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Law-Sullivan on Staël, ed. Genand (2013)

Review: 

Staël, Germaine de. Œuvres complètes, série I: Œuvres critiques, tome II, De la littérature et autres essais littéraires. Ed. Stéphanie Genand. Paris: Honoré Champion, 2013. Pp. 795. ISBN: 9782745325181

Jennifer Law-Sullivan, Oakland University

Germaine de Staël’s Œuvres complètes, série I: Œuvres critiques, tome II, De la littérature et autres essais littéraires collects the second half—chronologically speaking—of Staël’s critical works. Stéphanie Genand performs a valuable service to Staël scholars by editing, presenting, and grouping these texts that together deliver quite a complete and comprehensive portrait of Staël’s philosophy. The first half of this volume presents “Essai sur les fictions” (1795) and De la littérature considérée dans ses rapports avec les institutions sociales (1800) and the second half is comprised of fifteen comptes rendus and essays.

In the “Introduction générale,” Genand points out that the task of compiling Staël’s complete works is an ongoing one, as scholars continue to discover additional writings. She credits Simone Balayé and John Isbell for having enumerated the comptes rendus and essays in number 46 of the Cahier staëlien (1994), which has made this section of the volume possible. The works in this volume of the Œuvres are a testament to Staël’s dedication to diversity, freedom, and perfectibility. Genand also reminds readers that “Essai sur les fictions” was initially overlooked by her contemporaries due to the tremendous success of Lettres sur Rousseau and De la littérature. This work, however, illustrates Staël’s ability to make her point without incurring censorship. Choosing “fiction” over “roman” and imagination over imitation (25), Staël smoothed the way for writing that would “désormais franchir de nouvelles frontières” (28).

Jean Goldzink introduces and comments on De la littérature considérée dans ses rapports avec les institutions sociales (1800), explaining that it is, above all, a philosophical work that contains not a history of literature, but rather “un survol de l’esprit des différentes littératures” (71). Goldzink points out that Staël arrives at her definition of perfectibility through her understanding of the reciprocal rapport between literature and society. While supporting Montesquieu’s belief that literature is influenced by society, Staël insists that the obverse is also true: literature can and must also influence society. It is thereby empowered to change and improve society. The second part of De la littérature, according to Goldzink, is both “un bilan amer de la décennie révolutionnaire” and a fervent plea for reason guided by moral sentiment and experience (93). Goldzink points out that Staël’s approach is in direct contrast to Chateaubriand’s. Whereas he looked back to recreate a Christian past, she looked forward to a republican anti-conformism (93-94).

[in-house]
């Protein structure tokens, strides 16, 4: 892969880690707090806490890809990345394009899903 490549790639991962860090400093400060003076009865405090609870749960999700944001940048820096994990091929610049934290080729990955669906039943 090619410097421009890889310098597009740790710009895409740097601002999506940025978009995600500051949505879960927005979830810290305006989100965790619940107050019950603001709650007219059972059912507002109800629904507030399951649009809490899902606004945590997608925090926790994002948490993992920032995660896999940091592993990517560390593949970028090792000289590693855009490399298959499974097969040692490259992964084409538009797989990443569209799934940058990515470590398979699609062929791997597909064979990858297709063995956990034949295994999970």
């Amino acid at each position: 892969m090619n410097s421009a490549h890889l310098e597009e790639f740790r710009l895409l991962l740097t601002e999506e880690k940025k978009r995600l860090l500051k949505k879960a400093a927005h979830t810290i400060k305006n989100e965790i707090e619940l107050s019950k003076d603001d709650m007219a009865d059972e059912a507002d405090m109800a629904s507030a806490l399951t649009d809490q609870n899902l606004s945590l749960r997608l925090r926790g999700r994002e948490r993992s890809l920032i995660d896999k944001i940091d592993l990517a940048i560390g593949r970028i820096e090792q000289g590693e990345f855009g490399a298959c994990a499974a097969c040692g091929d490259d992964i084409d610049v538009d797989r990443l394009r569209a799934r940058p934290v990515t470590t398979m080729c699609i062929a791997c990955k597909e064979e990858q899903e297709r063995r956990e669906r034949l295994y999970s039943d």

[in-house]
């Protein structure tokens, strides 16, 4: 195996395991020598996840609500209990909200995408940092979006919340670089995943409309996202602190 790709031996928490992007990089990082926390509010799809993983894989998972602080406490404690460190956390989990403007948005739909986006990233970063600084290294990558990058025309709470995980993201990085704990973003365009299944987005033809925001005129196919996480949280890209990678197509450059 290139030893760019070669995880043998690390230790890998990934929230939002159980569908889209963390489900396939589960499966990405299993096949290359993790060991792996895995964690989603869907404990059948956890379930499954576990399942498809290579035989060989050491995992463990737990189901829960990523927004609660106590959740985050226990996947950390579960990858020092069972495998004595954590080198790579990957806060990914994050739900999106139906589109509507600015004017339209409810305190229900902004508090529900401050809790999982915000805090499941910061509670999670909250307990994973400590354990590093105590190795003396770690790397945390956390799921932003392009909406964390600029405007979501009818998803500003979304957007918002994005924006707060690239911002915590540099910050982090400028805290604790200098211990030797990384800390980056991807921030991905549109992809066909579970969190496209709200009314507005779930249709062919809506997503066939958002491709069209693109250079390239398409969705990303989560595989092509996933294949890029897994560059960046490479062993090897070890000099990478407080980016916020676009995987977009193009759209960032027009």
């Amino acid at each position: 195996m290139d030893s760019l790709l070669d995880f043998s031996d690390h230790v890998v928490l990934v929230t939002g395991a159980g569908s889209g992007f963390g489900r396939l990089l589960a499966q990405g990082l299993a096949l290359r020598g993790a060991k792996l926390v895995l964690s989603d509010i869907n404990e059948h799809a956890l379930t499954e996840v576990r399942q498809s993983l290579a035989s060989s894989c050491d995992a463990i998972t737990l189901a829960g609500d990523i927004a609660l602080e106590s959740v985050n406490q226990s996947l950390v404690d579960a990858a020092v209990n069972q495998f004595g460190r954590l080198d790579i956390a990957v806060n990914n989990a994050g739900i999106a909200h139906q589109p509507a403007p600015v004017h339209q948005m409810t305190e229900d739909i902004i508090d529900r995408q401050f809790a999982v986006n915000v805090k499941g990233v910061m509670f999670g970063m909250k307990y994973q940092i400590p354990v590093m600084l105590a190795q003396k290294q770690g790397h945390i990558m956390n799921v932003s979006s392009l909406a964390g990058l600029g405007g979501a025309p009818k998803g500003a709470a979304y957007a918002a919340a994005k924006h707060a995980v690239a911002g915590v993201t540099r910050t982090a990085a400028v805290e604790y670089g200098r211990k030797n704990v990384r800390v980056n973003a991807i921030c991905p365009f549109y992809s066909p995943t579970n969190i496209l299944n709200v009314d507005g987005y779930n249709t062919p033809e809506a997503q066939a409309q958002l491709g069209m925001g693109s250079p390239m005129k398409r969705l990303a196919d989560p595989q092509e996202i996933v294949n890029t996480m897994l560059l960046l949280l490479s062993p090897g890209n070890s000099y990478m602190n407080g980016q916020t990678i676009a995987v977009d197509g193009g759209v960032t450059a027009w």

The second half of this volume, Mélanges littéraires, begins with Staël’s comptes rendus. Genand describes Staël’s style in these writings as one that “confronte au lieu d’opposer” (12). This explanation holds true time and again in Staël’s careful and calculated manner of suggesting oversights or questioning the works of her contemporaries rather than rejecting or discounting them. The authors she chooses to examine range from those long associated with Staël and the Coppet group like Bonstetten, Sismondi, and Schlegel to others who are often overlooked today, Degérando and Barante to name just two. An introduction and analysis accompanies each compte rendu and gives excellent information on the historical and literary framework within which the works in question were written, thereby placing the works in both a general historical context and a more specific context with regards to the life, writing, and thought process of Staël at these moments. In some of these texts, Staël demonstrates the sense of community and commonality she holds with her fellow philosophers. In her introduction to the compte rendu on Gérando’s work, Florence Lotterie explains this phenomenon as being due to Staël’s unwavering interest in literature’s power to return to “un universel de la pensée, marqué par la valeur du désintéressement républicain” (411).

Two common themes appear throughout the comptes rendus, essays, and bibliographic entries. First, there is a continual push toward cosmopolitanism and the perfectibility that can only be attained by reading literature written not only in France, but also in Germany, Italy, and England. Second, friendship—in various forms and for various reasons—is of great importance to Staël. She finds inspiration in her friends’ writings (457, 481), maintains friendships to promote her own status (395), carefully maneuvers so as not to hurt her own prospects or insult her friends (453, 470), and nurtures talent where she sees it—even in the work of her then fourteen-year-old son (524) when he published his French translation of a medieval German text, Lothaire et Maller, for which Staël wrote the preface.

This volume is an excellent and needed addition to Staël studies. It deserves a place on the desk of every scholar of early nineteenth-century philosophy, literature, and history. The works included and the accompanying introductory analyses are both well-researched and well-written by the editor and contributors. 

Volume: 
43.1-2
Year:


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